The most difficult thing about creating lesson plans is making sure that I explain the movements of the exercises as clearly as possible. To be honest, that can even be challenging when we’re together in a one-on-one lesson in person! At least in that scenario, I can use as many words as it takes, point, and if all else fails, just go ahead and drive the figure for you.
When I’m writing a lesson plan for you to follow on your own, I’m always trying to find ways to make it easier for you to understand. That’s why I so often use the waypoints of a dressage arena to describe the figures in exercises.
I’m not expecting anyone to memorize the letters of the arena. Honestly I’m not very good at that myself! I often have to look at the letters when I’m giving instruction to be sure I’m sending my student off in the right direction. The letters of the dressage ring just make it much easier to explain where I want you to go.
Asking for a walk transition “at A” is much quicker than asking for a walk transition “at the center of the short side of the arena.” Those letters also make it easier to be concise with the instructions. If I ask someone to “change rein on the diagonal, K-X-M,” it helps us stay on track with which way I want them to be going as they make a change of direction.
The Places in Between
Unfortunately, those letters only get us so far. There are times when I want you to use a place in the arena that doesn’t have a letter associated with it. Still, I have to find a way to describe that location in as concisely as possible so you can make use of that instruction. I usually come up with my own little shorthand, but I never really know if people are able to make sense of it when they print their lesson plans out and bring them to the barn. So I thought I’d just ask you what makes the most sense.
I’m working on a new lesson plan that uses a waypoint that lies at the intersection of the quarter-line, and the line between B & E. Take a look at the picture to help you put that waypoint in your mind.
There’s no letter there, so I came up with a few possible abbreviations. Vote for the one that you like best, and that’s what I’ll use on the next lesson plan.
Memorizing the Letters
Since I know you’re going to ask after reading this, question in advance: I don’t.
The obvious question was, “How do you remember where the dressage letters are?”
I’ve never been able to memorize those letters! When I have to put out letters in a dressage ring, it’s a struggle. I usually start with what I know, which is that the diagonals are K-X-M (toward C), and H-X-F (away from C.) I’ve always had C in my mind, since that’s pretty much the first focal point when entering the arena. For some reason I’ve always just known that M is to the right of C if I’m headed up the centerline. So that gets the corners, and the centerline sorted. When it comes to B and E, I’m pretty useless.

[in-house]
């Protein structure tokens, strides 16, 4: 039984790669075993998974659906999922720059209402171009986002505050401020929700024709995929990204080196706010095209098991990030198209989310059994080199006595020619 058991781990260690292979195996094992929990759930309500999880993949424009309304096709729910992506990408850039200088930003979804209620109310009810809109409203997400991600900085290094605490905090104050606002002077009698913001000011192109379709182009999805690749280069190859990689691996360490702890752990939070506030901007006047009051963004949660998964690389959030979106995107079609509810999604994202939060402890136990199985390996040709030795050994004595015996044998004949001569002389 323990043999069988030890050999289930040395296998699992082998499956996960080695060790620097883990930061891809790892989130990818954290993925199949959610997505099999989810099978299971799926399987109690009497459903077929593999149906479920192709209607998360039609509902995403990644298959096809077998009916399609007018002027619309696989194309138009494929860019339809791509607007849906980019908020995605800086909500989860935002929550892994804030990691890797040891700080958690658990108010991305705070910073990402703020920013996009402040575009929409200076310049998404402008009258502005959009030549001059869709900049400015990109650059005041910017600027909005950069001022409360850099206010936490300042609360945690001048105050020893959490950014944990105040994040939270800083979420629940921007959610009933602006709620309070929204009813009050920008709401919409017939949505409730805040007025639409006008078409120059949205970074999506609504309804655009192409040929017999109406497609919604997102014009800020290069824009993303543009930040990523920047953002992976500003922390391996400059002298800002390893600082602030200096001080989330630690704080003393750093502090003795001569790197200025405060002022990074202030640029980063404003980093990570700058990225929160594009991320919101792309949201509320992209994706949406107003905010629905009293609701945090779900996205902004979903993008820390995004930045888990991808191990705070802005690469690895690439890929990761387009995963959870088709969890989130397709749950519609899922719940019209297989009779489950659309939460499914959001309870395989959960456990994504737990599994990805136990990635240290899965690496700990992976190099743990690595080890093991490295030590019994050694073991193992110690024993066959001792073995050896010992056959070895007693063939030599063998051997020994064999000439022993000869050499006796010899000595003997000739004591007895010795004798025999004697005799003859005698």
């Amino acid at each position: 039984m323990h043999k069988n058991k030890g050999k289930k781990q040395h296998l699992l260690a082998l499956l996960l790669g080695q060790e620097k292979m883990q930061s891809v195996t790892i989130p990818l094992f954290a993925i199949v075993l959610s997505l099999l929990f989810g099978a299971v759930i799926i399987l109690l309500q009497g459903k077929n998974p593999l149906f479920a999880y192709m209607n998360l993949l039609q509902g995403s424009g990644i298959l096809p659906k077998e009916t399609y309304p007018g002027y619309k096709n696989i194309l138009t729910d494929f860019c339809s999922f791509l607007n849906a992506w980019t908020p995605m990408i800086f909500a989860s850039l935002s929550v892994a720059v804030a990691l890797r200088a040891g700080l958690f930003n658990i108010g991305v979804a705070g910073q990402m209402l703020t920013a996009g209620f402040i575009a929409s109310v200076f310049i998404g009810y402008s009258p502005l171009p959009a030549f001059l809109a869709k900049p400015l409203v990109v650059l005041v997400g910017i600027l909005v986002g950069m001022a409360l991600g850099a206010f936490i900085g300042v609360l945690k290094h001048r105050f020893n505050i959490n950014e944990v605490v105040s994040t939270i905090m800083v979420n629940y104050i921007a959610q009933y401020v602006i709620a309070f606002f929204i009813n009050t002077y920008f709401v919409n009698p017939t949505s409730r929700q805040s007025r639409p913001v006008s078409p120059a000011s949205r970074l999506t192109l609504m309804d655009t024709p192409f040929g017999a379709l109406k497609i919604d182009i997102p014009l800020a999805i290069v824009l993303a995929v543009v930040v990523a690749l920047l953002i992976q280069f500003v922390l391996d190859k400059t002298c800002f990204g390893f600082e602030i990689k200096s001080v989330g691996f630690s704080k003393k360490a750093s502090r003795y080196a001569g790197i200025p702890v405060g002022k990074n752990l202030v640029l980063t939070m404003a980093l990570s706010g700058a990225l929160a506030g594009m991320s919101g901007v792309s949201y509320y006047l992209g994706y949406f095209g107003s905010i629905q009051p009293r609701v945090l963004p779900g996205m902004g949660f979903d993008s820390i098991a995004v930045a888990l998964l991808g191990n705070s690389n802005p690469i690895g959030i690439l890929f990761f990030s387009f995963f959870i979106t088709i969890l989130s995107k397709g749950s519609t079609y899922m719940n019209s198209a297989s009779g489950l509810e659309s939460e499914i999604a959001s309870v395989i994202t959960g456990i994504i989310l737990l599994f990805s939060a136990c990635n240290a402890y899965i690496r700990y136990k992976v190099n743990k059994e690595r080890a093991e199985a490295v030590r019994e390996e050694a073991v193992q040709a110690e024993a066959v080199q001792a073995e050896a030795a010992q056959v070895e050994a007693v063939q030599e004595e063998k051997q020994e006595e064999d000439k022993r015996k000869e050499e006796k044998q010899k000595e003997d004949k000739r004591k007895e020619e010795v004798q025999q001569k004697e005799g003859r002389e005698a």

The centerline letters were a challenge for me, until one day a dressage lesson took an… unexpected turn. I was teaching at an equine exposition (think, family event!) The lesson had to do with preparing for transitions. As my student was barreling up the centerline, it was clear she was going to blow right past the spot I had placed for her to halt her pony on between M and H. I started carrying on, in my usual, silly, animated way, about how she needed to prepare to hit her G-spot. I think I referred to that about 6 or 10 more times in that lesson before I could actually hear what I was saying. I’m not sure if I ever got invited back to that venue, but now I always remember where G and D are on the centerline!
So how do I get around a dressage test?
For me a dressage test is a series of shapes and sizes, rather than letters. Reading the text of the test I first look to see which way the test “tracks” in the column labeled “test.” That gets me going around the ring in the correct direction in my mind.
Then I focus on the gaits and figures. I read the directions in the test for the gait, then the description under “Directive Ideas.” That gives me a feel for the flow of the test, and what the important points are that the test will be judged upon. I know that the ring is 40 meters wide, so a figure that’s 20 meters is half the width of the ring (10m = 1/4, 30m = 3/4.) From that, I build the map in my mind, then use the map provided with the dressage test to confirm what I just imagined.
Well, this has been a fun little trip of over-sharing. I hope it was good for you!
It all started with wondering which way to write a lesson plan for you, but got a little out of control after that. I guess this is what happens when the sun hides for too long and we can’t drive our ponies as much as we want. Feel free to over share your stories about how you remember your dressage tests in the comments below. While you’ve got some time on your hands, check out what’s available for classes, or read some more blog posts just for fun.